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The year is 1890 and Bible Professor Russell Carlisle has written a new manuscript. His book is about to receive an unanimous endorsement from the board members at Grace Bible Seminary until his colleague, Dr. Norris Anderson, has a difficulty with something. Dr. Anderson believes what Carlisle has written could greatly affect future generations. Using a secret time machine, Anderson sends Carlisle over 100 years into the future, offering him a glimpse of where his beliefs will lead.
Time Changer may be a little strident in its core message (i.e., ethics don't count unless they're backed by the force of Christ), but as an above-average feature for the Christian market, it's pretty agreeable. D. David Morin stars as a late-19th-century Bible professor named Carlisle, whose efforts to publish a book arguing that morals can be taught independent of Christ's teachings is denounced by one Dr. Anderson (Gavin Macleod), a board member at Carlisle's seminary. Anderson, who happens to be in possession of a time machine, sends Carlisle to the year 2001, where the latter quickly discovers the pitfalls of a secular world with relative morality and no absolute (i.e., Christian) standards. Time Changer's seasoned supporting cast, including Paul Rodriguez, Jennifer O'Neill, and Hal Linden, bring a professional gloss to the film that helps counter its thematic single-mindedness, while director Rich Christiano serves up some passable science fiction to go with all the preaching. --Tom KeoghSee all Editorial Reviews
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This movie takes an opportunity to preach to you at just about every chance it gets. This movie's loaded with "Christianny" scenes including presentations of the Gospel. In fact, the whole movie is basically one giant sermon.
Yet, it's a good sermon told via an interesting story. :) The acting ranges from somewhat poor to reasonable, with the main character unfortunately coming across the most "unbelievable", yet even despite this, it is still perfectly watchable. Production quality is perfectly fine for a movie of its class.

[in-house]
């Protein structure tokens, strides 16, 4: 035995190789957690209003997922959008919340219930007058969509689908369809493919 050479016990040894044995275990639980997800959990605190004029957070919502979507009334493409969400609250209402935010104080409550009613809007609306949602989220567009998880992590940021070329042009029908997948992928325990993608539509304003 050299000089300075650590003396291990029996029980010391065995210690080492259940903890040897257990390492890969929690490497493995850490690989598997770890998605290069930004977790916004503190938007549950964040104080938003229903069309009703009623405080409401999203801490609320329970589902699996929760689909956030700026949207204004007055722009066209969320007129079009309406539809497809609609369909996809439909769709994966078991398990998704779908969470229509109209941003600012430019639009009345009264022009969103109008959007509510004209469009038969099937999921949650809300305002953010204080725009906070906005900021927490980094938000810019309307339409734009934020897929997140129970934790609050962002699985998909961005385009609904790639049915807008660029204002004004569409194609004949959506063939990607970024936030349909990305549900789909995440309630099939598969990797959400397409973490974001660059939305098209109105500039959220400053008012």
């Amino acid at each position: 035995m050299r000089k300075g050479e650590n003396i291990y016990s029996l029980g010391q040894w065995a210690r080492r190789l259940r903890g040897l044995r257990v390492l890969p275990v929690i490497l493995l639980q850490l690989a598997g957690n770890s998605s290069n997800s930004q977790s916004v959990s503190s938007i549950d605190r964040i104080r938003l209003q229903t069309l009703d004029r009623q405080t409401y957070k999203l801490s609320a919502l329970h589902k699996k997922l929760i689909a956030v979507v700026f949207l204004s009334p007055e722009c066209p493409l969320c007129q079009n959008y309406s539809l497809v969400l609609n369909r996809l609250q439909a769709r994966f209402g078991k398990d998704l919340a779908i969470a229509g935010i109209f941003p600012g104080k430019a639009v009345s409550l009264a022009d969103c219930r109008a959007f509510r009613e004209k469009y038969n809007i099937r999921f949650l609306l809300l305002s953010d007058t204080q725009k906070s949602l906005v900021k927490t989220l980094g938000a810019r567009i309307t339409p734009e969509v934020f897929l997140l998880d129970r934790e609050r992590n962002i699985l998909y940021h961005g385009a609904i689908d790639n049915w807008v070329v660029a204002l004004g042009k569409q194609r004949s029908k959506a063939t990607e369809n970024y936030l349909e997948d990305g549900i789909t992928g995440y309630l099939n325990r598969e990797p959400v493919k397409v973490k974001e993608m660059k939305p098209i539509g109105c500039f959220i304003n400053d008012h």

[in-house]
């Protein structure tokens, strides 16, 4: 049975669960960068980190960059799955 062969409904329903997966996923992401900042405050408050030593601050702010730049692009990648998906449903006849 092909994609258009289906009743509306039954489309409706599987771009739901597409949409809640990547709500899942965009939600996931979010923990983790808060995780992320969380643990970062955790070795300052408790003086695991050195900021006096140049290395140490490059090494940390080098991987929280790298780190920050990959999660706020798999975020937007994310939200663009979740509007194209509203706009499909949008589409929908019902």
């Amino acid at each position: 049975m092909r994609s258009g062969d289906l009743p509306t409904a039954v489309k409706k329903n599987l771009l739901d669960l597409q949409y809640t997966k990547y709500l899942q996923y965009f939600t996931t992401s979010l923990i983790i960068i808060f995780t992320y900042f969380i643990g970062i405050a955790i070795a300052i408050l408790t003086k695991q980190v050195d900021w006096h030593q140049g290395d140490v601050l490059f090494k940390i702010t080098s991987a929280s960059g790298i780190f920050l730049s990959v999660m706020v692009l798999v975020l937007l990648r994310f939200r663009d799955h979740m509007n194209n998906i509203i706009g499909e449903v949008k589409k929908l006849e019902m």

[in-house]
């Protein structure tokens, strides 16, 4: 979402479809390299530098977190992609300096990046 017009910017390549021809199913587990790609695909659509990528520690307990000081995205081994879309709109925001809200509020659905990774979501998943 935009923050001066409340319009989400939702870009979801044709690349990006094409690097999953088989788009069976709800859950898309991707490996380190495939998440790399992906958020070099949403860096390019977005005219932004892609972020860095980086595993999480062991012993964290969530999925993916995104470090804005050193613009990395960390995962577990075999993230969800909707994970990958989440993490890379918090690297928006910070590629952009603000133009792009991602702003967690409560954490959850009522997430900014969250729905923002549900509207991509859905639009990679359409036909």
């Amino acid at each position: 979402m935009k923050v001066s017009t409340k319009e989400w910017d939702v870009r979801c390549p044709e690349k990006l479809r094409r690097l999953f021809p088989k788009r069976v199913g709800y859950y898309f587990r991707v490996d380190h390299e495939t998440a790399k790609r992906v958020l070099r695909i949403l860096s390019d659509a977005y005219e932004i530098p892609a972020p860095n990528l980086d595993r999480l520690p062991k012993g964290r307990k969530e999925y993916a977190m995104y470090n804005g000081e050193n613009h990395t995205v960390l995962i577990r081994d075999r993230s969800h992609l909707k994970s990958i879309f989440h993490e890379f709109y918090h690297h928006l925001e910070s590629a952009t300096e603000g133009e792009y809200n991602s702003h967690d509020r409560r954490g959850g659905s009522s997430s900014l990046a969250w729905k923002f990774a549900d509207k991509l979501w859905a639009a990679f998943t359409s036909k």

Ultimately what saves this movie is its underlying premise, which it hammers in throughout the movie, of just how far we as Christians have allowed ourselves (and thus as a response, society at large) to slip by losing focus off of Jesus Christ Himself. The movie showcases this by showing church life and society life of modern times with a man from over 100 years prior witnessing it and how shocked he is at what has happened. Actually, I felt this movie could have gone much farther in showing just how bad it really is. It HIGHLY sanitized things and barely scratched the surface of others. Even the church as portrayed in the movie was much better than what could have been showed (and still been very accurate, if not more so). In short, this movie didn't go nearly far enough.
Yet, it still made its point well enough to be effective. At the end of the day, this movie is a good family movie (though younger children will probably be bored) that can really cause you to think about the state of the Christian church today, and our role as Christians in society-at-large to be "in the world, but not of the world" and to be "set apart" as an example to unbelievers.
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